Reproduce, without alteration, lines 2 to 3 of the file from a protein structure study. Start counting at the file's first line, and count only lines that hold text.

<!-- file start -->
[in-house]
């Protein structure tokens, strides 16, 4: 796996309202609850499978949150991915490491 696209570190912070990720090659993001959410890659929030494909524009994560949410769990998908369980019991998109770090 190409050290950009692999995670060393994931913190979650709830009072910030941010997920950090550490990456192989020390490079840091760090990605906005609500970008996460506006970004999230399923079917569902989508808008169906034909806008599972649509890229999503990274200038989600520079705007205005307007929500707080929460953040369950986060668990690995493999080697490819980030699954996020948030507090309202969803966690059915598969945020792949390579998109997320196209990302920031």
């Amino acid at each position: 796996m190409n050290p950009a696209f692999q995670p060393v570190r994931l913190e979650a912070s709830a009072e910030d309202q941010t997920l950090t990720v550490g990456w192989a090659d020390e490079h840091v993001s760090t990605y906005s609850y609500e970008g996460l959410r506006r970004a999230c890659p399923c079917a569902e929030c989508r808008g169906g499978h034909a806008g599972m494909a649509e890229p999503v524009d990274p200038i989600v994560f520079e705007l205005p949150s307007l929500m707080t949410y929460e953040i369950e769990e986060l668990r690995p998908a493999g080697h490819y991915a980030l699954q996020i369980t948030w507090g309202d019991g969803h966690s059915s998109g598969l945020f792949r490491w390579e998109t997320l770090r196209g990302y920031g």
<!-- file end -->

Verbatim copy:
């Protein structure tokens, strides 16, 4: 796996309202609850499978949150991915490491 696209570190912070990720090659993001959410890659929030494909524009994560949410769990998908369980019991998109770090 190409050290950009692999995670060393994931913190979650709830009072910030941010997920950090550490990456192989020390490079840091760090990605906005609500970008996460506006970004999230399923079917569902989508808008169906034909806008599972649509890229999503990274200038989600520079705007205005307007929500707080929460953040369950986060668990690995493999080697490819980030699954996020948030507090309202969803966690059915598969945020792949390579998109997320196209990302920031």
């Amino acid at each position: 796996m190409n050290p950009a696209f692999q995670p060393v570190r994931l913190e979650a912070s709830a009072e910030d309202q941010t997920l950090t990720v550490g990456w192989a090659d020390e490079h840091v993001s760090t990605y906005s609850y609500e970008g996460l959410r506006r970004a999230c890659p399923c079917a569902e929030c989508r808008g169906g499978h034909a806008g599972m494909a649509e890229p999503v524009d990274p200038i989600v994560f520079e705007l205005p949150s307007l929500m707080t949410y929460e953040i369950e769990e986060l668990r690995p998908a493999g080697h490819y991915a980030l699954q996020i369980t948030w507090g309202d019991g969803h966690s059915s998109g598969l945020f792949r490491w390579e998109t997320l770090r196209g990302y920031g």